The Digital Jukebox Arrives

The Digital Jukebox is open for business. The last hold outs – the major movie studios – finally made their movies available for purchase today as digital downloads from Movielink and CinemaNow. Distribution competitors like Apple, Amazon, Netflix, and Blockbuster are expected to join the fray soon.

If you take a look at the comments regarding this news over at Digg.com, few people are pleased. The complaints? Many of the digital downloads are available only at a premium over the DVD version of the movie, most do not include the extras available on DVD, and all of them include DRM. Look elsewhere and you will find complaints about the generally lower resolution, the difficulty in playing digital downloads on your television, and the incomplete selection.

The complaints are valid, but they will not be for long. With competition comes better prices, higher resolution, improved selection, wider availability, more extras, and relaxed DRM. With increased spending in infrastructure comes lower distribution costs. With lower distribution costs comes an increasingly attractive alternative to physical media distribution.

What drives consumer acceptance through the brief transition from physical to digital media is impulse buying. If you are in the mood right now for a particular movie you do not currently own, there is no need for you to drive to the store and purchase the physical copy, no need to wait for Netflix or Amazon to ship you the movie, and no need to hunt through the Bittorrent sites and wait the several hours for anything but the most recent and popular movies to finish downloading.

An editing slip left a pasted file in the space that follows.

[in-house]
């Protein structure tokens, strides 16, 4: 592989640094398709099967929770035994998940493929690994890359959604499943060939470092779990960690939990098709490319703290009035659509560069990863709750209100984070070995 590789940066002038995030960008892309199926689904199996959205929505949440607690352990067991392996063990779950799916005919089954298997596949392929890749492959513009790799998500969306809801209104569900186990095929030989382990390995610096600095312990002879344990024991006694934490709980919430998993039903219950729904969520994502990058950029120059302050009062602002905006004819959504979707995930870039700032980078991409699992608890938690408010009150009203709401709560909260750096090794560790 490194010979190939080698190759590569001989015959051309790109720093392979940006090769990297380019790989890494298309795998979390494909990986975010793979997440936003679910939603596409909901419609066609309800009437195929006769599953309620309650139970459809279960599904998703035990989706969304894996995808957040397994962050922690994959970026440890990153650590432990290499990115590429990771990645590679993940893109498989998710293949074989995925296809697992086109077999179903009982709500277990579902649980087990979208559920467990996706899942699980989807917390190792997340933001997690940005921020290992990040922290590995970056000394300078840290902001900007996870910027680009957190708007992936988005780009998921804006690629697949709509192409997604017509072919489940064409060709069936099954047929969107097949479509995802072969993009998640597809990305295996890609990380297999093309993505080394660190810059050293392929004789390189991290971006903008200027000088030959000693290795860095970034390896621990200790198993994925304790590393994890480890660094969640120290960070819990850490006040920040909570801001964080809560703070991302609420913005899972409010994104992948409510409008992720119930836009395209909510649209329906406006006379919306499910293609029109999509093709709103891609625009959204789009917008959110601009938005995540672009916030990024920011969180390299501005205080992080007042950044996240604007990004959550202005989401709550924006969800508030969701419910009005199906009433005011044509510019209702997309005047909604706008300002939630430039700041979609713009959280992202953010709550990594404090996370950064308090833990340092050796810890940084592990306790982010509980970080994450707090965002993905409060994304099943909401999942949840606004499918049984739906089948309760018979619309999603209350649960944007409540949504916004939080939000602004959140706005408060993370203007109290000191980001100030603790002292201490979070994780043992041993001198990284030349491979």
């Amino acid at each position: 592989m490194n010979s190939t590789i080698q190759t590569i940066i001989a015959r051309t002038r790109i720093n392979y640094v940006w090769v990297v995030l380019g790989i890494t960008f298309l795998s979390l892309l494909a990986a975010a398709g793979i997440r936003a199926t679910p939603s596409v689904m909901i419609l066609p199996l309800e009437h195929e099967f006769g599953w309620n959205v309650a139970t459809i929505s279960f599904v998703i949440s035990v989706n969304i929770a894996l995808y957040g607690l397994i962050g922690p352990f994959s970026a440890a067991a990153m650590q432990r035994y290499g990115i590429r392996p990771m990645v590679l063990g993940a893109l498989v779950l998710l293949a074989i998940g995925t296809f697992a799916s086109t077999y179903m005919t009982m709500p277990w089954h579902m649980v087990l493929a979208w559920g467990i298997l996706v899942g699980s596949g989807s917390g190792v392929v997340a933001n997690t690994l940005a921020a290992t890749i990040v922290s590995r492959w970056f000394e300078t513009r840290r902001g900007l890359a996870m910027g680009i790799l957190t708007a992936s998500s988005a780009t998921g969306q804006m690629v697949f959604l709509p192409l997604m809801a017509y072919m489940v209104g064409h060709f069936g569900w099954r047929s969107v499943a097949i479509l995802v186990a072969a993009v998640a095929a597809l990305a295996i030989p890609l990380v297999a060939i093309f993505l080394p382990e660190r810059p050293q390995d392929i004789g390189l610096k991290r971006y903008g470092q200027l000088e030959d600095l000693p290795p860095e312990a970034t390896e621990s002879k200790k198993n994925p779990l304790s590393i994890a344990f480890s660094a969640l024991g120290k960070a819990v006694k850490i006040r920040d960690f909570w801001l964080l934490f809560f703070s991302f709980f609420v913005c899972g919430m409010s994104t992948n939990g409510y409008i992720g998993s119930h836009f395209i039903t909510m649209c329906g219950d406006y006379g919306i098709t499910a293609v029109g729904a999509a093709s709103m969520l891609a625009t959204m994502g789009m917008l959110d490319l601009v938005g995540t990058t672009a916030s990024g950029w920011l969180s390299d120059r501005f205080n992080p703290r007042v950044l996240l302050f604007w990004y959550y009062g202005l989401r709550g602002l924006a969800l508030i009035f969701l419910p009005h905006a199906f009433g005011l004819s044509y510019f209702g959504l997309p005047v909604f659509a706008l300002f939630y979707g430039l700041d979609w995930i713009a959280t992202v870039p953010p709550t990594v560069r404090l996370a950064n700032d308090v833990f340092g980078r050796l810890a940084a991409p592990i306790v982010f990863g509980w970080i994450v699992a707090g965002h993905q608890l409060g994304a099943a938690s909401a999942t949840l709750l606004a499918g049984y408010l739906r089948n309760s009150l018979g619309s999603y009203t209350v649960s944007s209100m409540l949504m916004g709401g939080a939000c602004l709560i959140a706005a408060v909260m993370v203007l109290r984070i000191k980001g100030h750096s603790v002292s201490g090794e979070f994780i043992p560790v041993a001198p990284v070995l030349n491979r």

Instead, with the push of a button and a few minutes of buffering comes gratification. The success of iTunes, the same success that convinced NBC Universal to extend the model to their Universal Pictures unit, shows that the near instant availability of media continues to revolutionize our consumption of media.

Published by

Richard Leis

Richard Leis is a writer and poet. His first published poem, "Roadside Freak Show," arrives on August 21, 2017 in Impossible Archetype.  His essays about fairy tales and technology have been published on Tiny Donkey. Richard is also the Downlink Lead for the High Resolution Imaging Science Experiment (HiRISE) team at the University of Arizona. He monitors images of the Martian surface taken by the HiRISE camera located on board the Mars Reconnaissance Orbiter in orbit around Mars and helps ensure they process successfully and are validated for quick release to the science community and public. Once upon a time, Richard wrote and edited the science and technology news and commentary website Frontier Channel, hosted the RADIO Frontier Channel podcast, and organized transhumanist clubs. Follow Richard on his website (richardleis.com), on Goodreads (richardleis), Twitter (@richardleisjr), and Facebook (richardleisjr).